By the 1960s Mansfield's career had declined into cheesy sexploitation and hokey and somewhat embarrassing guest appearances.
Was born with brunette hair.
The Japanese Band The 5, 6, 7, 8's play a song called "I Walk Like Jayne Mansfield".
The German punk-rock-band "The Bates" dedicated the song "The Lips Of Jayne Mansfield" (Album "Shake!") to her.
Her death is the subject of the Siouxsie and the Banshees song "Kiss Them for Me", the title of which is taken from her 1957 film.
Is portrayed by Loni Anderson in The Jayne Mansfield Story (1980) (TV).
California license plate on her 1956 Lincoln Premiere Convertible: NBB 851.
Was of German and English descent.
Jayne was named the 2nd (out of 100) top Playboy Playmates of all time according to Playboy Magazine.
She had a serious drinking problem most of her adult life.
She was cut (as was Ruth Gordon) from the final print of The Loved One (1965).
Her autobiography, published in 1963, was titled "Jayne Mansfield's Wild, Wild World." It written by Jayne with a few chapters by her then husband Mickey Hargitay. Included in the biography are an astrologer's predictions for Jayne's career path and Mickey's fitness tips.
Los Angeles heavy metal band L.A. Guns had a top-40 hit in the early 1990s with a song called "The Ballad Of Jayne", which was based on her.
Measurements: 39 1/2-23-36 1/2 (smallest ever measured), 46D-18-36 (largest ever measured), 44D-18-36 (self-described), 46D-23-37 (after having children), 40D-21-35 1/2 (standard for the majority of her career), (Source: Celebrity Sleuth magazine).
Was the first mainstream American actress to appear nude in a mainstream American film (Promises! Promises! (1963)).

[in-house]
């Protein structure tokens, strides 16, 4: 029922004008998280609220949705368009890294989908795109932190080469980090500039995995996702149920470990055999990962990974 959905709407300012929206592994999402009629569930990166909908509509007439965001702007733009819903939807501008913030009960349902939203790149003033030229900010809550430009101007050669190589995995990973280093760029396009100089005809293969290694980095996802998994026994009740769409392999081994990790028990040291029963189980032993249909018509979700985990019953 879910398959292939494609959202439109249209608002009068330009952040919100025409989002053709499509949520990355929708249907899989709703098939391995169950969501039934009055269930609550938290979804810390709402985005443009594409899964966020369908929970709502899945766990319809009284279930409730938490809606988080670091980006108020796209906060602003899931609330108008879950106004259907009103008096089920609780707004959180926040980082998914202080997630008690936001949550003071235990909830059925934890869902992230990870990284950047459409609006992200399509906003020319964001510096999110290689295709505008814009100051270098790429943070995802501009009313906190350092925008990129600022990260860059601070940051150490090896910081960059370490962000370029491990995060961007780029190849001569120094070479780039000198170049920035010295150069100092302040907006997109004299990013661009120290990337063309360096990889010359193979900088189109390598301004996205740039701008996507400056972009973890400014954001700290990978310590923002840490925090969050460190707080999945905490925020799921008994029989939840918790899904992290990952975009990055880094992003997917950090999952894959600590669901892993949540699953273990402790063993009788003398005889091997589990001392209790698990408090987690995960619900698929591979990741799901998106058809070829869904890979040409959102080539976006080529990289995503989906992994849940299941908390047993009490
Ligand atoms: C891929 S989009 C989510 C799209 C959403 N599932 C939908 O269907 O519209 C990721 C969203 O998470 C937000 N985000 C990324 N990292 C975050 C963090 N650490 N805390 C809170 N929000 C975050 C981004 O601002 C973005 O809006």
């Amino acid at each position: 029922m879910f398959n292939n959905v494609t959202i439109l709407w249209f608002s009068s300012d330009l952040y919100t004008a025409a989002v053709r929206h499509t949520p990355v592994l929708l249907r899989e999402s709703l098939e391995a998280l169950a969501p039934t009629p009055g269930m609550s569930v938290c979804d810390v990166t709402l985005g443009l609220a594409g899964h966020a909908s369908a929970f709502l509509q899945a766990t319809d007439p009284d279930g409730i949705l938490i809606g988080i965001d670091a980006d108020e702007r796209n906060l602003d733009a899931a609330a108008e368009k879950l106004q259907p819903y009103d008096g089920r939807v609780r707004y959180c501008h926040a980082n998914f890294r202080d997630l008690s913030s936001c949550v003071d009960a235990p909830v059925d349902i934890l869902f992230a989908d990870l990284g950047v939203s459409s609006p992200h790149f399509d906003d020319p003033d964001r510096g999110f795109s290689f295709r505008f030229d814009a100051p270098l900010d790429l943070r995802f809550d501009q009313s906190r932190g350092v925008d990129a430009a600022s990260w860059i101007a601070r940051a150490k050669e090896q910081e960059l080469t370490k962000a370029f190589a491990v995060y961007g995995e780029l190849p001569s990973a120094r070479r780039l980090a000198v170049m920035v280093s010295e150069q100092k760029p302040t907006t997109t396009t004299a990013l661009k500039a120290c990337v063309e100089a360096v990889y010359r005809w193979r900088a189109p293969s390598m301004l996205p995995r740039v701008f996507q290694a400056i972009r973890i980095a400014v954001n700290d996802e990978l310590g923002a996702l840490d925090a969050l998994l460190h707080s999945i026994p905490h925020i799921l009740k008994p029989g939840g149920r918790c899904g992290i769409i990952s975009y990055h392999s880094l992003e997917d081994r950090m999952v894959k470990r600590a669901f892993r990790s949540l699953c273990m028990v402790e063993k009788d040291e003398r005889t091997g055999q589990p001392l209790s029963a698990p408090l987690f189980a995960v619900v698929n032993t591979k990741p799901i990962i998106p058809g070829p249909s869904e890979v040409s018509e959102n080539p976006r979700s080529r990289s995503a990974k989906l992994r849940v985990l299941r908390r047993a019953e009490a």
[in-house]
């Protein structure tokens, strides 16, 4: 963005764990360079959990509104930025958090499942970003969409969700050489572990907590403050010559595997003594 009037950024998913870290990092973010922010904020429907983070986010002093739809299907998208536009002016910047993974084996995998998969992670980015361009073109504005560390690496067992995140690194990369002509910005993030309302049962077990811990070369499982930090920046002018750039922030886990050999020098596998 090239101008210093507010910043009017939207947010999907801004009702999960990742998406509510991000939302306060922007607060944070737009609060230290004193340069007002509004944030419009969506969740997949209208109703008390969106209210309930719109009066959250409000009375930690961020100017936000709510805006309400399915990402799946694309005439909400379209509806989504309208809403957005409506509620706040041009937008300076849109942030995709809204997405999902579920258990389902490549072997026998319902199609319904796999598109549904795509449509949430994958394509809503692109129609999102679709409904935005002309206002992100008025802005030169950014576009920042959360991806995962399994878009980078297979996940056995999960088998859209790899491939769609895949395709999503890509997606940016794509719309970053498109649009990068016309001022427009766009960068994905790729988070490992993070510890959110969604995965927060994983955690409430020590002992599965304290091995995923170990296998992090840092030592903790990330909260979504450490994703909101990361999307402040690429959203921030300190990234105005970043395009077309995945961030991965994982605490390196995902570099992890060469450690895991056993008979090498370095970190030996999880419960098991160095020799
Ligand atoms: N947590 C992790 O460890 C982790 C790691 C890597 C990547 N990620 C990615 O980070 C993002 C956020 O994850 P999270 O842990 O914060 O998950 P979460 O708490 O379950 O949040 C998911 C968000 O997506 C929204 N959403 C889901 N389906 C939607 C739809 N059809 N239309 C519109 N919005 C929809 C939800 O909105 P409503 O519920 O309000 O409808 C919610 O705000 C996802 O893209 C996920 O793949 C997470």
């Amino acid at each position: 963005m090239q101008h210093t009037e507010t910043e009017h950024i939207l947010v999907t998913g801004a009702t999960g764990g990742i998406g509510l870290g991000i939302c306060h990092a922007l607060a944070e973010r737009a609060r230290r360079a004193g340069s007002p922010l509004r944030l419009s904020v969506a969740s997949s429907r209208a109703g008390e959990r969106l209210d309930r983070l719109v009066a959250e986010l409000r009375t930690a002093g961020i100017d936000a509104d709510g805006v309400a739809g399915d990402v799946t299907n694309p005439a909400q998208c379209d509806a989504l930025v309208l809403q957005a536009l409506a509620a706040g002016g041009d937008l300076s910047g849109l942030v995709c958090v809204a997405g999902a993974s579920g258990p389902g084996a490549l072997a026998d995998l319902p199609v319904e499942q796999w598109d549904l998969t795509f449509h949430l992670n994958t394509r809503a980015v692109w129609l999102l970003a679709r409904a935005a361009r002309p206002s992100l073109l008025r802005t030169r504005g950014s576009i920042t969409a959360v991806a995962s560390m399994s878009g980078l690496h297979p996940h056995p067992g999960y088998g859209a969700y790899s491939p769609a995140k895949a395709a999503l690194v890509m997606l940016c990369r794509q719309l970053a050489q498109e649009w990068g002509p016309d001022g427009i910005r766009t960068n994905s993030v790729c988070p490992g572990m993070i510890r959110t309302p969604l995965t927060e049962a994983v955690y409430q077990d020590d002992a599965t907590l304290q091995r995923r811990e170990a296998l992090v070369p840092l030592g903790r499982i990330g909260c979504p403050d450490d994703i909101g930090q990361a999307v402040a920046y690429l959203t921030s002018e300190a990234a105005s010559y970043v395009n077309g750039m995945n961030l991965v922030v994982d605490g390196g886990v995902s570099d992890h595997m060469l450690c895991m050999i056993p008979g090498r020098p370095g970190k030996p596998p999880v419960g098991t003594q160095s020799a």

Her character in the film The George Raft Story (1961) is based on 1940s bombshell Betty Grable.
Had five children: Jayne Marie Mansfield (b. 8 November 1950), Miklos Hargitay, Jr. a.k.a. Mickey Hargitay Jr. (b. 21 December 1958), Zoltan Hargitay (b. 1 August 1960), Mariska Hargitay (b. 24 January 1964), & Antonio Raphael Ottaviano Cimber a.k.a. Tony Cimber (b. 18 October 1965).
Her estate was valued at approximately $2,000,000 at the time of her death, a significant sum by 1967 standards.
Though her film career seemed to have fallen from grace in the mid and late 1960s, her nightclub act was huge, earning her $8,000-$17,000 weekly.
Was with 20th Century-Fox from 1956-1962.
During the late 1950s, the front bumpers of some American cars came with extensions that resembled a pair of large breasts as they would be shaped by the conical brassieres of the period. Soon after their introduction, these extensions were nicknamed "Jayne Mansfields."
The 1965 or 1966 Buick that Jayne was killed in is now locked in a garage, in the same shape it was in after the crash. The owner, who is a big fan, used to display it at various shows over the years, and it was sometimes billed as "Jayne Mansfield's death car." He dosen't show it any more. Reportedly, the car still has the blood stains on the seats.
Contrary to popular belief, she was not exactly decapitated in the car crash that killed her. Her death certificate, issued in New Orleans, Louisiana, lists "crushed skull with avulsion of cranium and brain" as the immediate cause of death; her other injuries included "closed fracture of right humerus" and "multiple lacerations of hands and lower extremities".
Her goal, as quoted in the book "Jayne Mansfield and the American Fifties": "To feel satisfied with myself; to know that I have arrived. To be liked. To be a big personality. The real stars are not actors or actresses. They're personalities. The quality of making everyone stop in their tracks is what I work at."